7. For many of us with an interest in Easthampton or Williston history, Roma Donais was an inexhaustible source of local lore. There were no short answers, or isolated events: a Roma story would reminder her of another, and another – an eloquent reminder that history is much more a mosaic of relationships than anything linear. For many of us “faculty brats” from the ‘50s and ‘60s, Roma’s kitchen was our surrogate grandmother’s house. Above all, she was a woman of grace, warmth, and wit, a lifelong friend whom I shall miss terribly. My heart goes out to her family.

  8. So sorry to hear of the loss of Roma Donais. She was a delightful neighbor and supporter of Williston during my years as Headmaster. She knew everyone in Easthampton, and we shared many enjoyable times as Corporators for the Emily Williston Library. We traveled to Cape Cod for Reunions and fundraisers and, as Rick Teller mentions, she was a wonderful source of stories about her days working with her husband. Our fondest sympathies to Harriet and Paul who have also been such an important part of Williston. Roma will be sorely missed by everyone who knew her and was blessed by her kindness, generosity and warmth.

  9. One of my fondest memories of Mrs. Donais is when she opened her backyard to us for a pre-prom party for her beautiful granddaughter (and our wonderful classmate) Harriet and friends. It was a picture-perfect setting, and Mrs. Donais was so sweet and proud. For all of us boarders, it gave us a feeling of home. She lived an amazingly full and long life, and gave so much to others. That is a life well-lived!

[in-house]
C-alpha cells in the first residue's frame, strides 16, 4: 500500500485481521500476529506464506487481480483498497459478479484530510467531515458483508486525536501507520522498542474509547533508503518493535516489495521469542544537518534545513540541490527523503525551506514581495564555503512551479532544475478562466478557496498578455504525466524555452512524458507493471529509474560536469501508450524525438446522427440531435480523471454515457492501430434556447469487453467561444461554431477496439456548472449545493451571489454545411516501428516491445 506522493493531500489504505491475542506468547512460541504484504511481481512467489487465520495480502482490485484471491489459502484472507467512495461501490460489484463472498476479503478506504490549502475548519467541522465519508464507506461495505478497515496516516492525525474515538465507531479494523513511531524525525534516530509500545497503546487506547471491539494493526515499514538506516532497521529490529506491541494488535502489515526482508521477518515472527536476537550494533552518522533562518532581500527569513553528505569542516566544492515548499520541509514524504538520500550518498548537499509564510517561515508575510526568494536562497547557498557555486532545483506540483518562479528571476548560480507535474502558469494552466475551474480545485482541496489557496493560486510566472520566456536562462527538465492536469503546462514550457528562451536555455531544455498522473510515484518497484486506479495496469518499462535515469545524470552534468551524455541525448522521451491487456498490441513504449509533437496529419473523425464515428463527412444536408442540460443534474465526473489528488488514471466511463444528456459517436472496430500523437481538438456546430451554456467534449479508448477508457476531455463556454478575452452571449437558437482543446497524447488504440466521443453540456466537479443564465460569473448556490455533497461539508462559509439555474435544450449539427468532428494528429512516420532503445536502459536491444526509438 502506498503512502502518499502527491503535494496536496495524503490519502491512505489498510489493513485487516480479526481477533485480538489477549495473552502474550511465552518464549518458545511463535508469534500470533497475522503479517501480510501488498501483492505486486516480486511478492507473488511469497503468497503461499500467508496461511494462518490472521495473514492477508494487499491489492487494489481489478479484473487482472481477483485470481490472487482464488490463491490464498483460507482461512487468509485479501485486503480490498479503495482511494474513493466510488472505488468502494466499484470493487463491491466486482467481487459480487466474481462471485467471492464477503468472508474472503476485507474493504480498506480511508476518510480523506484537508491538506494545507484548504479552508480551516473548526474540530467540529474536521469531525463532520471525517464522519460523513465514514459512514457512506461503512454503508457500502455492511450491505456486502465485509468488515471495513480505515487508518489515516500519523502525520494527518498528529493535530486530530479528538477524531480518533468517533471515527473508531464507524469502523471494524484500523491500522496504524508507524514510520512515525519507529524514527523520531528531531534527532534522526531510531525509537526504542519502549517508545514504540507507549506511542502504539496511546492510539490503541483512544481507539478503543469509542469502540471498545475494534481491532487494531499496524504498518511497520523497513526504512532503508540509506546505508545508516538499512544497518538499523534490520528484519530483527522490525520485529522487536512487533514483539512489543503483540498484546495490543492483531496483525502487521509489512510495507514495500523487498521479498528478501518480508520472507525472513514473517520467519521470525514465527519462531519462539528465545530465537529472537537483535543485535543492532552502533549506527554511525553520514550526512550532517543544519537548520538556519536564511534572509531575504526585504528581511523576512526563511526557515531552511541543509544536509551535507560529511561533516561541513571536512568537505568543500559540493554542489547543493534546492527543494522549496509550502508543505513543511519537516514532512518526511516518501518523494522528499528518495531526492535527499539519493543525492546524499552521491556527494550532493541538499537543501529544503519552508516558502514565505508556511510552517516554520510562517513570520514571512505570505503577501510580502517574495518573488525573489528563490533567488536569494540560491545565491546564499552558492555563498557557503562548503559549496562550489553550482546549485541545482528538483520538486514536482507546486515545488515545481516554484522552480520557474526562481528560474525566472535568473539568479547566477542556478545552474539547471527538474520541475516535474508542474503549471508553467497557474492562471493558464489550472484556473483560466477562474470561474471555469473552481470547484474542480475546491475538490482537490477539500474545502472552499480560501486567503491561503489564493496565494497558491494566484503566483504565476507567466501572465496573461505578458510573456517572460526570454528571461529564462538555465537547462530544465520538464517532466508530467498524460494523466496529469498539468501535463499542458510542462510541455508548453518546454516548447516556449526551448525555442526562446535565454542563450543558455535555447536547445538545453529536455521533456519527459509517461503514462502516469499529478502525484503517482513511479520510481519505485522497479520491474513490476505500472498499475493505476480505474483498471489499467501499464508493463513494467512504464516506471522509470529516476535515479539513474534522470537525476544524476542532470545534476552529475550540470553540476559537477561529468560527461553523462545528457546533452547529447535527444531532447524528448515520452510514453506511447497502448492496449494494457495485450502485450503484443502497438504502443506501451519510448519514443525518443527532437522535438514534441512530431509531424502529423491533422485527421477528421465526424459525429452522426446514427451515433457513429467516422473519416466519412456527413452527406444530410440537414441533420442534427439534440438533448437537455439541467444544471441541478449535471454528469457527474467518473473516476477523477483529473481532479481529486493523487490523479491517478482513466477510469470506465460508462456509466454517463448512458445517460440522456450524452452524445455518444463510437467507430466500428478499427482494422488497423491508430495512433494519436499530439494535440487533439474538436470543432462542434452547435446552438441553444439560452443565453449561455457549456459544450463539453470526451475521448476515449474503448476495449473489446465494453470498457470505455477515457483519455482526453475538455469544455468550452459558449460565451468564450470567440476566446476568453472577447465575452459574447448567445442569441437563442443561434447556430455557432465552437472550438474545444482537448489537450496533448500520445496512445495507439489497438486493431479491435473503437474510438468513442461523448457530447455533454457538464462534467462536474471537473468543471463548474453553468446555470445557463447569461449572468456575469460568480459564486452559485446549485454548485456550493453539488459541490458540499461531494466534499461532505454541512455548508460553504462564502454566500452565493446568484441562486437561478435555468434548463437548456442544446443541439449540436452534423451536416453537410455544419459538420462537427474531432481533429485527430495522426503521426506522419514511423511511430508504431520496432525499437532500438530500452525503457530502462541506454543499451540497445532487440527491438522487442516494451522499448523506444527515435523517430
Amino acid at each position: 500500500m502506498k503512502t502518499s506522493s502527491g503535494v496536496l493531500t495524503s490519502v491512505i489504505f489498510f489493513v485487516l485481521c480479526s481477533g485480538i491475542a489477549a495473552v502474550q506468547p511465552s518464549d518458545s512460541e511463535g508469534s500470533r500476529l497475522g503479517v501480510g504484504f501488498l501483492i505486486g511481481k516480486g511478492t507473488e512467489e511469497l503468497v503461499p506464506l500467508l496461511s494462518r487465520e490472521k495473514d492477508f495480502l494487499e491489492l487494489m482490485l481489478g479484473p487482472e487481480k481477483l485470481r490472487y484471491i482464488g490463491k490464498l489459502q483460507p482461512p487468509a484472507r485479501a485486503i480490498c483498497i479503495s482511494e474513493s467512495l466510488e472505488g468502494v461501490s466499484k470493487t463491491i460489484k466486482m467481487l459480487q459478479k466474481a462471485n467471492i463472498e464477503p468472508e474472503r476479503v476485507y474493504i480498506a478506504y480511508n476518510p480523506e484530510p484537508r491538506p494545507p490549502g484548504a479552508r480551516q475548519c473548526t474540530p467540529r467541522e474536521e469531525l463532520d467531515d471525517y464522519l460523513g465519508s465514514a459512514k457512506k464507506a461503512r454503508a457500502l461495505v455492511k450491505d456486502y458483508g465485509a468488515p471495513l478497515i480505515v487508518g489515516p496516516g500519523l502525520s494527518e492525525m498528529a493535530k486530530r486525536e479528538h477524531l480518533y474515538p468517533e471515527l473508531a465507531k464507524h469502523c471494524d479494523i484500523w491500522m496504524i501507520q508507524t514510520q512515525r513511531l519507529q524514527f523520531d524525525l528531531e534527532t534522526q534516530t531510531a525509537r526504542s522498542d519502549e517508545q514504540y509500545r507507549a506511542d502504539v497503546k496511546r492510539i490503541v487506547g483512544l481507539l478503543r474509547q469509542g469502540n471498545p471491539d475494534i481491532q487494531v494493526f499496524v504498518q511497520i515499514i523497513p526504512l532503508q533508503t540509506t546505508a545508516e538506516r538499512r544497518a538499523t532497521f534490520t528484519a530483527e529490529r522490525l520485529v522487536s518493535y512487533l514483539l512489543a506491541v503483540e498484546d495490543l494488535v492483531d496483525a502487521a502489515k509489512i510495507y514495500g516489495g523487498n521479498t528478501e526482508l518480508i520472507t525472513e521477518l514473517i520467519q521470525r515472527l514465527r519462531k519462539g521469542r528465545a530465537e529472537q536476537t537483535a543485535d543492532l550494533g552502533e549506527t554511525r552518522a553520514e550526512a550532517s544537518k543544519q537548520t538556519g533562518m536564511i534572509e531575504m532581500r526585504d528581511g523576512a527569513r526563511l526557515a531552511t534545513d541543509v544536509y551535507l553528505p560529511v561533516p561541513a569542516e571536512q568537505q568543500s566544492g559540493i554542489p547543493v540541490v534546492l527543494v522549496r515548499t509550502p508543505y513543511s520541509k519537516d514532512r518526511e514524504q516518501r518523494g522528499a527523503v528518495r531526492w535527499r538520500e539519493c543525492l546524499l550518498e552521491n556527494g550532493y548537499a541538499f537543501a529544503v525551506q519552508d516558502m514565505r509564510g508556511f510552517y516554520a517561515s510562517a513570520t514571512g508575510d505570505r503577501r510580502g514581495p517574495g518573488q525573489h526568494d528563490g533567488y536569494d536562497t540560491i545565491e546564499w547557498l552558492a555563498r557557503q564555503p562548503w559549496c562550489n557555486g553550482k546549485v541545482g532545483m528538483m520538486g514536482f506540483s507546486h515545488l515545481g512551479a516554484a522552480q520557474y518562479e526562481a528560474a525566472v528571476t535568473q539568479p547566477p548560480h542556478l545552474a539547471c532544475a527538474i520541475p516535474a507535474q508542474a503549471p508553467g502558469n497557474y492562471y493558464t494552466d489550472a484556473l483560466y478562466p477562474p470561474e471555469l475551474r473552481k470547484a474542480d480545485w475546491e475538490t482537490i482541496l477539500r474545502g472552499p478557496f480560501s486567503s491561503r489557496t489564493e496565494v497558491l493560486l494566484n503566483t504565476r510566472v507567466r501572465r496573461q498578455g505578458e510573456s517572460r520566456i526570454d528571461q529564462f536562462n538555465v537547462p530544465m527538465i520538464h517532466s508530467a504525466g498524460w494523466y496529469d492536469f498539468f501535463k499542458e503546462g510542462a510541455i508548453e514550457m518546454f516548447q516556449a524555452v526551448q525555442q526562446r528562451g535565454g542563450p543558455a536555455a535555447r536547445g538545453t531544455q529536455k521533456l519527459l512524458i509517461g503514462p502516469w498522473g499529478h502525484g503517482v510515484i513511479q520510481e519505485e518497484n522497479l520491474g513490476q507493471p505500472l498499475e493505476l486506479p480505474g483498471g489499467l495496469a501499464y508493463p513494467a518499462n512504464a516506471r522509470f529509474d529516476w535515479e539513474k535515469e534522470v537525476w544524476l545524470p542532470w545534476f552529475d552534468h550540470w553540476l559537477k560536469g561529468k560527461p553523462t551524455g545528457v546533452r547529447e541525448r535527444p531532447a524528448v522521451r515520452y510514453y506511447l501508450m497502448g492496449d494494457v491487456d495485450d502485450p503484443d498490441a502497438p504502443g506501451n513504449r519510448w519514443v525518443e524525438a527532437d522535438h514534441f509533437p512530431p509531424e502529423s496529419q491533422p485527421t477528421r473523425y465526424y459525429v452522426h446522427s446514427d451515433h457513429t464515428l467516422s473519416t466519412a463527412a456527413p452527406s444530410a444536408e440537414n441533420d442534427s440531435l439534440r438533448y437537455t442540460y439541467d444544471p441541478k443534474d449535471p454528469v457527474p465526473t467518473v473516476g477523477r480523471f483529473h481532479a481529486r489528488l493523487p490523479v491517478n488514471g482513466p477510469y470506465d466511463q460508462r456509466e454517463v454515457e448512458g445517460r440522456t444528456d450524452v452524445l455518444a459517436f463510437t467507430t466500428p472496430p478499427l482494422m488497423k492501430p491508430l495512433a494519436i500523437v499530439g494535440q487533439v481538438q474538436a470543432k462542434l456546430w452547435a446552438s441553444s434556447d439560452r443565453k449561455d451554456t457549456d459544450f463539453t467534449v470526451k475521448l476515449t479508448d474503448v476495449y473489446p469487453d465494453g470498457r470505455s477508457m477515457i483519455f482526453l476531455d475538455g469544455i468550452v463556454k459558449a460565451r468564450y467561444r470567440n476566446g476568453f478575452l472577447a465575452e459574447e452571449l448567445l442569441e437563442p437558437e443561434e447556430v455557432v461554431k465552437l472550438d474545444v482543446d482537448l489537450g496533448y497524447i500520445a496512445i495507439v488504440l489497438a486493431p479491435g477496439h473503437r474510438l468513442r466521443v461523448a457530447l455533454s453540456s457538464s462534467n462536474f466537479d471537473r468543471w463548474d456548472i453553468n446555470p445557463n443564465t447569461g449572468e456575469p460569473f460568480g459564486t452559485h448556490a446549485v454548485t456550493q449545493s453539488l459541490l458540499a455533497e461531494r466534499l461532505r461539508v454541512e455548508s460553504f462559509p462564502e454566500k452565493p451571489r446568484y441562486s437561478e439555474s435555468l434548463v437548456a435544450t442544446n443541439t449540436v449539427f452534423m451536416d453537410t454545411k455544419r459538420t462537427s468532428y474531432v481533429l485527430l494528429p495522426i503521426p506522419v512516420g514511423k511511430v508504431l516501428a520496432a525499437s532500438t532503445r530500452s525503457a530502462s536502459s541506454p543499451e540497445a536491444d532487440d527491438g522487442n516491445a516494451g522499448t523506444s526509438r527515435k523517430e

10. We have extraordinary memories of Roma Donais, indeed of her whole family: Doc, who was doctor to the town and to a generation of Williston students and faculty families, made house calls, often arriving on foot, and never sent a bill; Roma, was the leavening nurse by his side, a woman of energy and good humor right to the end of her nearly 101 years; Hank, Harriet, and Paul, all deeply involved with Williston on many levels … Hank, who was especially close to us, whose loss in a car crash was profound, Harriet, our colleague for years, and Paul, beloved mascot to many Williston teams. Theirs was a Williston family of extraordinary depth and tenure. Roma and Barbara’s mother, Marylou Curtis, were co-workers in their later years bringing order to the Easthampton Historical Society so that all in the Town could enjoy the Town’s history. Doc saw our babies into the world and ensured their good health … and how we all enjoyed cold beer from the Donais’ basement frig with its keg always at the ready! There was a neighborhood surrounding their brick house on the corner of Payson Lane that involved faculty families, neighborhood families, such as Barbara’s family, including her two brothers, Dick ’63 and Jeff Curtis and, indeed, the entire Williston community for decades. The Donais’ run was a good run, one that embraced many of us from our young years to the present. Roma, with her ever present smile, was a welcoming sight to generations of Williston students, her entire family having been at the Williston core for decades, the stuff of legends. We miss her. — Barbara Curtis Baker ’61 and Ellis Baker ’51